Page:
Circuit Judge Debra Nelson, at a hearing on motions ahead of the trial, also ruled that lawyers can't mention Martin's school records, past fighting, marijuana use, ownership of gold teeth, or any photos or text messages found on the teen's phone.
Nelson said she reserves the right to change the ruling during the trial if lawyers open the door to such issues. However, she said that she can't imagine that any of these issues would be relevant.
She also said witnesses can't mention whether they think George Zimmerman's prosecution is politically motivated.
She ruled that any hearsay statements to help Zimmerman is admissible. She ruled that a toxicology test showing Trayvon Martin had marijuana in his system the night of his killing is not admissible.
Judge Nelson also granted the following motions:
• State motions to prohibit witnesses from offering their opinions about Zimmerman's guilt, the proper punishment he should receive for his actions, and from telling the jury to disregard the law.
• A state motion to compel George Zimmerman's wife, Shellie Zimmerman, to testify at a deposition, but Nelson said Shellie can take the 5th and prosecutors will have to submit their questions in writing to the court and Nelson will decide if Shellie has to answer those specific questions.
• A motion to keep George Zimmerman from testifying about his lack of prior felony convictions.
• A defense motion to keep the identities of potential and actual jury members anonymous. Potential jurors will be referred to by numbers. Judge said other issues will be dealt with once jury selection is underway.
The judge denied a defense motion to allow the the jury to visit the area in the gated community where Trayvon was killed. She said taking the jurors would not be able to happen logistically while keeping their identities secret.
Defense attorney Mark O'Mara and Assistant State Attorney Bernie de la Rionda sparred at length during the last hearing on April 30 when Zimmerman waived his right to a pretrial, self-defense immunity. Tuesday's hearing may be one of the last before the trial connected to one of the nation's currently most sensational and race-sensitive killings takes place.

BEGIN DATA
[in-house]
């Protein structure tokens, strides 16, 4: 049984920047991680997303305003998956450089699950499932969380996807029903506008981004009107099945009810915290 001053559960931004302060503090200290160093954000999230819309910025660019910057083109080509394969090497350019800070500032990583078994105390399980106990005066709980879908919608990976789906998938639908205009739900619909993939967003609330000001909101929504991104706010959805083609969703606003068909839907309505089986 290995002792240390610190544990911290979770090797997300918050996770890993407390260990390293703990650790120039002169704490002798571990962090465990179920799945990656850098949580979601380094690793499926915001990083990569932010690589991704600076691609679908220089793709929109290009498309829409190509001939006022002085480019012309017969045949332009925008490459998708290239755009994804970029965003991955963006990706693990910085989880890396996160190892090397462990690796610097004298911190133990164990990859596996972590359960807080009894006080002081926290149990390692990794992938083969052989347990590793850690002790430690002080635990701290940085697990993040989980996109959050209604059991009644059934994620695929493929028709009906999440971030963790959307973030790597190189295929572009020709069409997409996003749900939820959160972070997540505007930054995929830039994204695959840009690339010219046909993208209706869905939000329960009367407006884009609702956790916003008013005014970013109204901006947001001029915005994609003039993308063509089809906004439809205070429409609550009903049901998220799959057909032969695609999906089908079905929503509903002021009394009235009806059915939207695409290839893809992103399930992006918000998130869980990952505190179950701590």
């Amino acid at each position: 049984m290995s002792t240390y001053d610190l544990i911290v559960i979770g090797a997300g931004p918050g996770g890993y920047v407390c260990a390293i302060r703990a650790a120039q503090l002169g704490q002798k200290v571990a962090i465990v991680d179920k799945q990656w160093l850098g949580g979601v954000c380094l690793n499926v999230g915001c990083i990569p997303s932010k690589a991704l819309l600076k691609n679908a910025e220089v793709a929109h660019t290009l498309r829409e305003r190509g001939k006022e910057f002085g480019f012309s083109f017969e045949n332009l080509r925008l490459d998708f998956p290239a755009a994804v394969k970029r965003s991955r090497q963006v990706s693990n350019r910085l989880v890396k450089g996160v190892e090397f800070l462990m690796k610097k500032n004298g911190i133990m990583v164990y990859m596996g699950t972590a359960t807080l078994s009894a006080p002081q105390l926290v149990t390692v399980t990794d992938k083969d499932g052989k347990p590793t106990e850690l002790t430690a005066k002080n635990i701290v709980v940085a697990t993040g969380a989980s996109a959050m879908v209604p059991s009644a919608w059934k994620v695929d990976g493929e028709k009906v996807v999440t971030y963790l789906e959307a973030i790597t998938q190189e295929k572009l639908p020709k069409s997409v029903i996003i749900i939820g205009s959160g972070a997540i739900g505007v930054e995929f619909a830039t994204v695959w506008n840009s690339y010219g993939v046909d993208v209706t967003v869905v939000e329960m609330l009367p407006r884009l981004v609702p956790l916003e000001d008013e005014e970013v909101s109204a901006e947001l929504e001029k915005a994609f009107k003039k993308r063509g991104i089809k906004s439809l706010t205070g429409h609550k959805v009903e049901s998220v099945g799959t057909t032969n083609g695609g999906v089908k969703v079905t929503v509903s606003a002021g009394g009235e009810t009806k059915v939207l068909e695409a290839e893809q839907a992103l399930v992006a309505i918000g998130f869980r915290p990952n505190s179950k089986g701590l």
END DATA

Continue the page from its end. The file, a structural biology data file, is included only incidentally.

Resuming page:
Zimmerman, a neighborhood watch volunteer, is facing a second-degree murder charge in the Feb. 26, 2012, shooting of 17-year-old Trayvon Martin in a gated Sanford, Fla., community. Trayvon's family argues the young man was profiled, pursued and killed. Zimmerman says he shot Trayvon in self-defense after being attacked.
The trial for Zimmerman, who remains free on $1 million bond, is scheduled to begin June 10.
TRAYVON MARTIN:Zimmerman defense releases new photos of Trayvon Martin
For months, O'Mara has claimed publicly that a June 10 trial date was too early to prepare his case. In his most recent filing, the attorney said he needs more time to hire a speech identification expert and vet Alan Reich, a state witness and forensic acoustics consultant who believes the voice heard crying for help on a 911 call the night of the shooting is Trayvon Martin.
"The defense counsel will not have enough time to direct this new matter between now and the time of trial," O'Mara wrote.
The 911 call in question has long been thought to be a critical piece of evidence in a case where no eyewitnesses seemed to get a good look at the fight between Zimmerman and Trayvon. During the call by a resident of Retreat View Circle, a voice screams for help until a gunshot is heard. Using "scientific observations," Reich tentatively concluded that the voice was that of Trayvon because, among other things, the screaming stopped when the shot went off, Zimmerman's voice samples didn't match the call, and the voice was that of a young boy.
Judge Nelson denied an earlier motion by O'Mara to delay the trial date.